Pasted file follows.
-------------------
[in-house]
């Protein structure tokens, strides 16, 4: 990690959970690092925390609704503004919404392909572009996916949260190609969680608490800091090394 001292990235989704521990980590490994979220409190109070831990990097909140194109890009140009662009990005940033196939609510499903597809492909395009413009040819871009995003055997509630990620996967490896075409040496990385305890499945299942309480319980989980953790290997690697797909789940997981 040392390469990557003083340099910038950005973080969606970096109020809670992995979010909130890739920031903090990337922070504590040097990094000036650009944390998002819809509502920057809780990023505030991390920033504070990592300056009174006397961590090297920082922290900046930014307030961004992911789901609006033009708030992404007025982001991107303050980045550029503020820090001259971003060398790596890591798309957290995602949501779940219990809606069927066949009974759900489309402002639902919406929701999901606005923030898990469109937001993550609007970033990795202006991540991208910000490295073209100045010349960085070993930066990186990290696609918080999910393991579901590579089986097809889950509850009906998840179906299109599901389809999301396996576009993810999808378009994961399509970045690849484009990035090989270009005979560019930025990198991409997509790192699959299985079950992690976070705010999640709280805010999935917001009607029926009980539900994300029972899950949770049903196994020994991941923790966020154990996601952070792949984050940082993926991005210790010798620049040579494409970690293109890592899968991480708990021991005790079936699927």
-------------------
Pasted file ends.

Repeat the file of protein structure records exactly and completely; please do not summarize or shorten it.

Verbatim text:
[in-house]
């Protein structure tokens, strides 16, 4: 990690959970690092925390609704503004919404392909572009996916949260190609969680608490800091090394 001292990235989704521990980590490994979220409190109070831990990097909140194109890009140009662009990005940033196939609510499903597809492909395009413009040819871009995003055997509630990620996967490896075409040496990385305890499945299942309480319980989980953790290997690697797909789940997981 040392390469990557003083340099910038950005973080969606970096109020809670992995979010909130890739920031903090990337922070504590040097990094000036650009944390998002819809509502920057809780990023505030991390920033504070990592300056009174006397961590090297920082922290900046930014307030961004992911789901609006033009708030992404007025982001991107303050980045550029503020820090001259971003060398790596890591798309957290995602949501779940219990809606069927066949009974759900489309402002639902919406929701999901606005923030898990469109937001993550609007970033990795202006991540991208910000490295073209100045010349960085070993930066990186990290696609918080999910393991579901590579089986097809889950509850009906998840179906299109599901389809999301396996576009993810999808378009994961399509970045690849484009990035090989270009005979560019930025990198991409997509790192699959299985079950992690976070705010999640709280805010999935917001009607029926009980539900994300029972899950949770049903196994020994991941923790966020154990996601952070792949984050940082993926991005210790010798620049040579494409970690293109890592899968991480708990021991005790079936699927």